This sweet spot for learning is what Educational Psychology call “Zone of Proximal Development”, and it sits between what we can and what we can’t do. We navigate these challenges by solving problems and dealing with real issues in daily work through small, manageable steps, the same way we learned how to walk or ride a bike, and in the process learned to tame our fears of falling. Heat experiences imply we change the way we think and behave; we adapt and expand. These experiences can be found when working with people from different cultures; taking the role of the coach, instead of an expert; moving beyond your technical skills to find yourself managing more ambiguous and changing situations; or leading multi-disciplinary stakeholders. These experiences may also encompass learning new or more advanced skills.
Heat and help go hand in hand. To navigate through the heat, we need the support of others – such as peer shadowing, frequent feedback, mentoring or coaching. We need a trustful environment so that we feel safe enough to experiment, fail and try again, voice our opinions, explore differences out in the open, take ourselves to higher stakes and feel accountable. This is what leads to personal growth and optimal team performance. Late research in this field has also dismissed the idea that there is an ideal age for learning. We can learn throughout our whole lives if we get the temperature right and have the right kind of support.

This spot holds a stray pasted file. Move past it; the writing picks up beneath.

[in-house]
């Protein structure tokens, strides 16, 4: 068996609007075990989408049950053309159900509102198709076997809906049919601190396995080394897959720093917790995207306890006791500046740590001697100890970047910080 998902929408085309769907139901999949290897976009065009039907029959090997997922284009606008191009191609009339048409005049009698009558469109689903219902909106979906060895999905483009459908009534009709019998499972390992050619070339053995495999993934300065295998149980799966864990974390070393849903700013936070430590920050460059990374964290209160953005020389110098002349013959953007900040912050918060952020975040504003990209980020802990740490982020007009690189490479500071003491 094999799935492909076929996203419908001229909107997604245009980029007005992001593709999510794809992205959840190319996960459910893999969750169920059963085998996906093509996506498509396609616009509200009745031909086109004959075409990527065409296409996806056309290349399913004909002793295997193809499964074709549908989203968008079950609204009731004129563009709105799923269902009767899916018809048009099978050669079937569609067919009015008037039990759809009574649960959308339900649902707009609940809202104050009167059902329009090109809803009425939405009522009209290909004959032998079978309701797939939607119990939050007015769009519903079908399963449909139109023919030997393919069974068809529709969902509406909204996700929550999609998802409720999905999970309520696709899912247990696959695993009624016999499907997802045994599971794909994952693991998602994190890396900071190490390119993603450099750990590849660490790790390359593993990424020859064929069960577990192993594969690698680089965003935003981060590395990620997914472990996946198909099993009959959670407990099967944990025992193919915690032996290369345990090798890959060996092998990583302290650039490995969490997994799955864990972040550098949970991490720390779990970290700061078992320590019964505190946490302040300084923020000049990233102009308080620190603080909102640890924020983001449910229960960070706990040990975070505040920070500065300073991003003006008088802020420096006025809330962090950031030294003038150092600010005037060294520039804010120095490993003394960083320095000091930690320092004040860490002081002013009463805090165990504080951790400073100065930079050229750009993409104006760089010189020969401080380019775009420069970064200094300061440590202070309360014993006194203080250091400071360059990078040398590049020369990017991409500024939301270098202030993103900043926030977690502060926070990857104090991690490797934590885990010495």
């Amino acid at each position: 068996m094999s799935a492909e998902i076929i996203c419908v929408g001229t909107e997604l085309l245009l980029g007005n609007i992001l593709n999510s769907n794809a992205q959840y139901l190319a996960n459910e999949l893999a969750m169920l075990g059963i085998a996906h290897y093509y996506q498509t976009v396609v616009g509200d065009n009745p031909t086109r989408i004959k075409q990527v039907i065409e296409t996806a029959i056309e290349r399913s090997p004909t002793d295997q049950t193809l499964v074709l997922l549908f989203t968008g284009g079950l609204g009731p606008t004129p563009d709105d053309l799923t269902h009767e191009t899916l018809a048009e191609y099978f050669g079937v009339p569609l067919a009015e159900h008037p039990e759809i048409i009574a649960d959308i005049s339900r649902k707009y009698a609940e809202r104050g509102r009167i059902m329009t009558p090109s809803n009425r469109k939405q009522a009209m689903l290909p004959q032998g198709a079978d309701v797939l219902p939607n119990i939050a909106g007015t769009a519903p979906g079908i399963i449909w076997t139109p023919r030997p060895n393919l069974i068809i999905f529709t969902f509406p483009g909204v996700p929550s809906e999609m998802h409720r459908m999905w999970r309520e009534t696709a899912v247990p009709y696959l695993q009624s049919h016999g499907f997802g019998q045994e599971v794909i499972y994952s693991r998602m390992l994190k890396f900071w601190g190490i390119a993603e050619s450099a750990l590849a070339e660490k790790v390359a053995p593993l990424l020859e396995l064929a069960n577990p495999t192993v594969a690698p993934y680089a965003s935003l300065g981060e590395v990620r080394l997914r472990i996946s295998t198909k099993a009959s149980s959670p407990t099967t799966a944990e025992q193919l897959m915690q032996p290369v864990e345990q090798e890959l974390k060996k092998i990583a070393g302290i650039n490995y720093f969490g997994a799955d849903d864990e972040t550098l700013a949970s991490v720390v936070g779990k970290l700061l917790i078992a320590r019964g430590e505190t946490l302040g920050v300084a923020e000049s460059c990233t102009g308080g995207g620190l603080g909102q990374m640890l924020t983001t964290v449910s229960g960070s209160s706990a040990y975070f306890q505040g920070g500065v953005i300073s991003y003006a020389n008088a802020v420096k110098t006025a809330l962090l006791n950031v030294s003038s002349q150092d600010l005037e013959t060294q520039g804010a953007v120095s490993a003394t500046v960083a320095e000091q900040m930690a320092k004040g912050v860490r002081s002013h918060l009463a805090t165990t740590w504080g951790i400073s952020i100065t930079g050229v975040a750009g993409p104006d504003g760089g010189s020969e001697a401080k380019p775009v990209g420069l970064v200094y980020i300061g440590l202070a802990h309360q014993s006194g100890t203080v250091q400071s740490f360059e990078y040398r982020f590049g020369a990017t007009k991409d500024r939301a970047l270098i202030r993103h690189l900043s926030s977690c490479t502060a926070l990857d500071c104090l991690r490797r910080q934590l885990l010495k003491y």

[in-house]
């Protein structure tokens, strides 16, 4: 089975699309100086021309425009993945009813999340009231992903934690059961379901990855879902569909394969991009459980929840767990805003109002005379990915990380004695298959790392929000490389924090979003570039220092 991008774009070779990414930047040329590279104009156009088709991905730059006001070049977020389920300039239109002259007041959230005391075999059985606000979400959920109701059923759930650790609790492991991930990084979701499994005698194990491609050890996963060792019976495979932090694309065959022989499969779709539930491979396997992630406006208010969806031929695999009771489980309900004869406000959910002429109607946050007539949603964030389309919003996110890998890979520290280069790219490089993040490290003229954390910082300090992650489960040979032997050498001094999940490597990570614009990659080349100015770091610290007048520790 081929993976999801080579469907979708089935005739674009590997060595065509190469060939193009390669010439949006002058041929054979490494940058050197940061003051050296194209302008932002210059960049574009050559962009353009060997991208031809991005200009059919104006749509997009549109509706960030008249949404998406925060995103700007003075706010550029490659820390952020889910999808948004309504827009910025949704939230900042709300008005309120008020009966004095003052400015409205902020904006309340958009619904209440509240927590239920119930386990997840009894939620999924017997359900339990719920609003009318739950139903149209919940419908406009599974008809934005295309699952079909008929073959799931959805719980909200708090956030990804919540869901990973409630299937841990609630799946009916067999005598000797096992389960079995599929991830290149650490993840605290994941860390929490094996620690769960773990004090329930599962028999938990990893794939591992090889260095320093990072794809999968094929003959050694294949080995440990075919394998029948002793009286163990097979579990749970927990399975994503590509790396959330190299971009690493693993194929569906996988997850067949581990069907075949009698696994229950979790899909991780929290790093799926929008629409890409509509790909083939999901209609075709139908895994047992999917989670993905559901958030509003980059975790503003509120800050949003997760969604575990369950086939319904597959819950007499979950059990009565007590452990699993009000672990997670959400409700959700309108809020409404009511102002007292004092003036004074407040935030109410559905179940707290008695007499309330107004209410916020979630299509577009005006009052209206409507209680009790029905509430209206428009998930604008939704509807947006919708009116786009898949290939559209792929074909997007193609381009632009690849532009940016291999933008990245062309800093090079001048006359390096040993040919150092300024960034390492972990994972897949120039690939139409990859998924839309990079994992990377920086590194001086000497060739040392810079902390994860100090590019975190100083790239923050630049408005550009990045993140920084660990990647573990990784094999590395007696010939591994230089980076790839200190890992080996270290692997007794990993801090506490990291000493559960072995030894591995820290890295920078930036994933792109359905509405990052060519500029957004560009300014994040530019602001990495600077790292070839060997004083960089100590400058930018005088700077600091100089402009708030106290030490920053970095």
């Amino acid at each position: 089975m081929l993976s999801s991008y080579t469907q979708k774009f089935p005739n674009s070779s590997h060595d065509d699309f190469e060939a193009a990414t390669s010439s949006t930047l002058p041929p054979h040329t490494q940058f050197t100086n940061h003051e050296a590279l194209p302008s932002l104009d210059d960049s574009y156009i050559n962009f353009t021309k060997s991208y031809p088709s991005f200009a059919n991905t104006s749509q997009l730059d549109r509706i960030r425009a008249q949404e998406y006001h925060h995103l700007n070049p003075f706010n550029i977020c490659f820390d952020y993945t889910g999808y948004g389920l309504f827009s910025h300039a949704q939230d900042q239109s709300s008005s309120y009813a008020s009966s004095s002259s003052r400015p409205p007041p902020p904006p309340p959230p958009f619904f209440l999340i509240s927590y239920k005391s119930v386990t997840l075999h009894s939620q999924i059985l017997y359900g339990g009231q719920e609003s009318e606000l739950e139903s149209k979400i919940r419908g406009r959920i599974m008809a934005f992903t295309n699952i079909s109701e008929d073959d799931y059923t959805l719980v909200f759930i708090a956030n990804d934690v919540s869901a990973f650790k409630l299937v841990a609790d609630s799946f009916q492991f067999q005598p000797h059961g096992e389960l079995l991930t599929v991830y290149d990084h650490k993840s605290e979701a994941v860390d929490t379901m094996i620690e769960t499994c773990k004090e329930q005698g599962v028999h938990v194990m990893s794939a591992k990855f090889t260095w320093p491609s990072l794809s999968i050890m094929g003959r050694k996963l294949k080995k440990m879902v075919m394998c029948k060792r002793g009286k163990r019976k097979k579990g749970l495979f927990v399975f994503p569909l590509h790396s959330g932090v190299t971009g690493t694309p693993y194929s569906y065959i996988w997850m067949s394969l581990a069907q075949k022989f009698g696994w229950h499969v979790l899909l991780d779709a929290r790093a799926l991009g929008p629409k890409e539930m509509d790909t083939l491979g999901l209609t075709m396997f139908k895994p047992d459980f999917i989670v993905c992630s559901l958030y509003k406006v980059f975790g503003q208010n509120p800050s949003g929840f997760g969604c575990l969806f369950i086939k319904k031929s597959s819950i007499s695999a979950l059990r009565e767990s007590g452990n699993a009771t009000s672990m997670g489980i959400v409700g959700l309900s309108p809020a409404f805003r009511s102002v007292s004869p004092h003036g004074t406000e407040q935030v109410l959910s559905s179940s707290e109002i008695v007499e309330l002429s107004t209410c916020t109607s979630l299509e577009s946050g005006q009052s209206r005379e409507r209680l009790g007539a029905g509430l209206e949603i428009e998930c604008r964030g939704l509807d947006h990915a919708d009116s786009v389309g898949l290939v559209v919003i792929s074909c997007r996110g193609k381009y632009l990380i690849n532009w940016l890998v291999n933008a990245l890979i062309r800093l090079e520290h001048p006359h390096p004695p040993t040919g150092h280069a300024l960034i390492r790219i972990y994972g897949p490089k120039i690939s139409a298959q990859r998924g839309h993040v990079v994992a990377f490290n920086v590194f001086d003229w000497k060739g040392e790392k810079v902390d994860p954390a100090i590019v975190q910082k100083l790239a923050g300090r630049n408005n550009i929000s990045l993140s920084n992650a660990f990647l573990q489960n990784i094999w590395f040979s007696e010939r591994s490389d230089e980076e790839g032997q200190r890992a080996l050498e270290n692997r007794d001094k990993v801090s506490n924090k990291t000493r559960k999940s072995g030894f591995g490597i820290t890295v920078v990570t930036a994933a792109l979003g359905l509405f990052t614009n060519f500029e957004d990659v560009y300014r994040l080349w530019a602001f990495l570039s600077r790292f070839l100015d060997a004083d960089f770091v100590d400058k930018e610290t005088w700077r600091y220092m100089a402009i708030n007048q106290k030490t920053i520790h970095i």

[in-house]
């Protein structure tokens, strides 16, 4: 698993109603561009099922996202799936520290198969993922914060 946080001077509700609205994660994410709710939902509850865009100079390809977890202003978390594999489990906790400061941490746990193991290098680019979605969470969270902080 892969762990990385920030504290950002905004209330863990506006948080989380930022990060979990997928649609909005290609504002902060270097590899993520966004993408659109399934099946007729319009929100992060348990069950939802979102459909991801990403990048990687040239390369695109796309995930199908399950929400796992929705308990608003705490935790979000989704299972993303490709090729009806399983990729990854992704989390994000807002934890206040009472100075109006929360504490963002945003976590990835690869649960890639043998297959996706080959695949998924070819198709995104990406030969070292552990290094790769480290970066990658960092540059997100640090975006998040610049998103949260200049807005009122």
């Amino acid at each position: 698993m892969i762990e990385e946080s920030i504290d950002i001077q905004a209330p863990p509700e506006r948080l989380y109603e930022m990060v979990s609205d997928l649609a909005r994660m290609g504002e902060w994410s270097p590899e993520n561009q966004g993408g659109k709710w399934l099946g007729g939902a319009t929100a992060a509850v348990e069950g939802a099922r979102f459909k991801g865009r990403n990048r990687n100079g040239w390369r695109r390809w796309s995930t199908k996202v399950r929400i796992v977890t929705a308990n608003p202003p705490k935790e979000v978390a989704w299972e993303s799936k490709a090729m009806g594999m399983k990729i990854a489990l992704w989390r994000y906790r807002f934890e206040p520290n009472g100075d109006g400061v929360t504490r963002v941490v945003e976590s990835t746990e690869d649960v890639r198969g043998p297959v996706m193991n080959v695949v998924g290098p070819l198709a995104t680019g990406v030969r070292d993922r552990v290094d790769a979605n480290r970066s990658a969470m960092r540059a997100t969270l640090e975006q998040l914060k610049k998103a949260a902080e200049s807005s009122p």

Engage in meaningful connections
Throughout human history, communities, connections, and meaningful conversations have played a pivotal role in our survival and progress as a species, far more than hierarchical authority.
Take a moment to do a simple exercise. Think about how you use your time and energy in the kind of conversations you have, by dividing it into what John Cleese calls either a closed or an open mode. When we have conversations focused on coordinating action, such as status meetings, planning and analyzing progress bars, we are what John Cleese calls “closed mode” – a tighter, rigid, hierarchical, tunnel-visioned mode. That is a great mode for executing a solution once found, for taking off or acting in a crisis.